Grüner Veltliner is an ancient white grape varietal indigenous to Austria, literally meaning “green Veltliner” in German. We are excited to be able to feature a Grüner Veltliner in our Wine of the Month Club and, possibly, introduce you to your new favorite varietal! It has been traced back to Roman times and DNA testing has confirmed that it came into existence from a natural crossing of the Savagnin varietal with a later-found, single, unnamed grape vine which was given the name St. Georgener-Rebe meaning “St. Georgen-vine”. It has also been linked to other varietals such as Rogipfler and Pinot Noir but surprisingly, there is no evidence that it is related to other Veltliner strains such has Grauer Veltliner, Roter Veltliner, or Frühroter Veltliner.
Primarily grown in Austria, Czech Republic and Slovakia, vineyards in Italy, Germany, Hungary, Bulgaria, Australia, New Zealand, Canada and the United States have also taken on cultivating the Grüner Veltliner varietal. The light, fresh flavors similar to Chardonnay but with the added minerality of a Riesling, have propelled this exotic grape to new heights while spreading across the United States from New York to California. It has proven to enjoy the growing conditions throughout Oregon and regions in California such as Napa Valley, Monterey and the Santa Ynez Valley AVA’s.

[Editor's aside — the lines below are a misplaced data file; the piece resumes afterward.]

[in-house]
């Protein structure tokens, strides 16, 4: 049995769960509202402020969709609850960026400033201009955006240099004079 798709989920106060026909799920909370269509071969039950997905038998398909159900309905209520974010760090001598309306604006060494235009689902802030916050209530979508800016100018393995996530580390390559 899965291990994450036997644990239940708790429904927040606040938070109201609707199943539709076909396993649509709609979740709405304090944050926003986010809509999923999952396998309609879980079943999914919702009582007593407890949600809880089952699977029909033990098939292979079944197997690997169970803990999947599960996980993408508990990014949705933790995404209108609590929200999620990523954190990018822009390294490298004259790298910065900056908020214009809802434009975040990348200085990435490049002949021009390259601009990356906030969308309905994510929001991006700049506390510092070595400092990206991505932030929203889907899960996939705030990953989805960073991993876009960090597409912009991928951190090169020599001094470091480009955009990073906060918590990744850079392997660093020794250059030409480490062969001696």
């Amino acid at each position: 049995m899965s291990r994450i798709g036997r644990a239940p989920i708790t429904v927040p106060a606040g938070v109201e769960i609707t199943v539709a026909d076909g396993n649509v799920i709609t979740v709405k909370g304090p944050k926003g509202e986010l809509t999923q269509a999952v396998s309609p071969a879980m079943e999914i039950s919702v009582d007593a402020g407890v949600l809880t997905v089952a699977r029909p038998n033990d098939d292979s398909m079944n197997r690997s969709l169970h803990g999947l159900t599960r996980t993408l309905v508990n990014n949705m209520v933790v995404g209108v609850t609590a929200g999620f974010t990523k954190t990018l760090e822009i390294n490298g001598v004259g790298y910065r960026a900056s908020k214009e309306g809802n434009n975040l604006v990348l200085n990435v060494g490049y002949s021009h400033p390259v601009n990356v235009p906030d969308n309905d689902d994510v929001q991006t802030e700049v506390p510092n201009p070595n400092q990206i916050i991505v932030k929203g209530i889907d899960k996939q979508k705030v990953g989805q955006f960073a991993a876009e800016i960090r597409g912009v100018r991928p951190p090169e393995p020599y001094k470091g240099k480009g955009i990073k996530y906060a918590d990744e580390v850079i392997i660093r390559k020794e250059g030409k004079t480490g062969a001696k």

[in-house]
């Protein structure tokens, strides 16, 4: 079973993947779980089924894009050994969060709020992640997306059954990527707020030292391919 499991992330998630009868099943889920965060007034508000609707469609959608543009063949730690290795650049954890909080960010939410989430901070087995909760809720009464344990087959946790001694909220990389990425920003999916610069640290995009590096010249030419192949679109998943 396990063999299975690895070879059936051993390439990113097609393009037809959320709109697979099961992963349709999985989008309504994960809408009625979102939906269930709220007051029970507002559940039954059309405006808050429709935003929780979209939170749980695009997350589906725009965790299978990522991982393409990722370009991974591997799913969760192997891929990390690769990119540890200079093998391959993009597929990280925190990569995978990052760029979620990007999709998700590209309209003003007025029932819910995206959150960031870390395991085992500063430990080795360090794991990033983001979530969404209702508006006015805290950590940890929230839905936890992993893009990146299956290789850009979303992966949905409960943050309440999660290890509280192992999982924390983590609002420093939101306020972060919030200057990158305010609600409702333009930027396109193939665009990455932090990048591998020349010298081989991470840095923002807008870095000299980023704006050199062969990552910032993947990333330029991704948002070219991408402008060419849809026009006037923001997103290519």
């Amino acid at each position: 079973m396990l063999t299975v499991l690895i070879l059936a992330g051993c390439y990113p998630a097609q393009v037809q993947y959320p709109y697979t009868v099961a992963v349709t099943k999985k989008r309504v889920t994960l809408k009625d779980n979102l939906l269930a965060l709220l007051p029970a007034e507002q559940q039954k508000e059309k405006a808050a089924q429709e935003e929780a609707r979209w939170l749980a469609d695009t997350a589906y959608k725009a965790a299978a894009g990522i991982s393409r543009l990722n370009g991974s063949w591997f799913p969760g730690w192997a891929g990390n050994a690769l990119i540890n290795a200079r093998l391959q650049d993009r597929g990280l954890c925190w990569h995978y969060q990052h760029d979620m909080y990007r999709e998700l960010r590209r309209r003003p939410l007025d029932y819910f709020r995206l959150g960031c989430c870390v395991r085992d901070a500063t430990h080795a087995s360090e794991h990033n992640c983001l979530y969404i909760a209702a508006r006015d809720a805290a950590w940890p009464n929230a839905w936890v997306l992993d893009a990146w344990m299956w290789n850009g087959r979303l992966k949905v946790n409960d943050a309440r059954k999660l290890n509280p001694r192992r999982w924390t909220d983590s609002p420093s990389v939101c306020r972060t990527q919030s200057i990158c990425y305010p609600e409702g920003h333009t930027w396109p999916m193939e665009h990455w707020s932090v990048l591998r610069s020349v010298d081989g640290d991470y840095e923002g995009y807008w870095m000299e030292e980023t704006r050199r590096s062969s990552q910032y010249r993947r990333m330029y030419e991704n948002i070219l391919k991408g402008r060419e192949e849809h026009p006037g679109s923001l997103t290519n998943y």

Grüner Veltliner produces grapes that are small, yellow-green in appearance and have relatively high yields from each vintage. It is a fairly delicate vine that is susceptible to a variety of mildews and rust mite infestations (who enjoy eating grape leaves) but it can be grown in a range of soil types which ultimately affects characteristics portrayed in the wines. For example in southern Austria, Grüner Veltliner bottlings can be more full-bodied and portray fruity, peach flavors while northern Austria tends to produce a fresh, acidic and crisp version of the varietal. Other areas in Austria as well as around the world can produce dry, complex Grüner Veltliners with pepper, citrus and a light fruitiness with notes of spices. These wines can age well and will develop flavors and aromas similar to those of aged Burgundies.
Given its long heritage it is not surprising that winegrowers choose Grüner Veltliner for their vineyards, which has also accelerated in quality throughout the years. Being a food-friendly wine, it is creeping its way onto many restaurant wine lists - and rightfully so! If it is still in stock you should try the award-winning Fiddlehead 2014 Grüner Veltliner from the Santa Ynez Valley featured our monthly Gold Wine Club. Enjoy!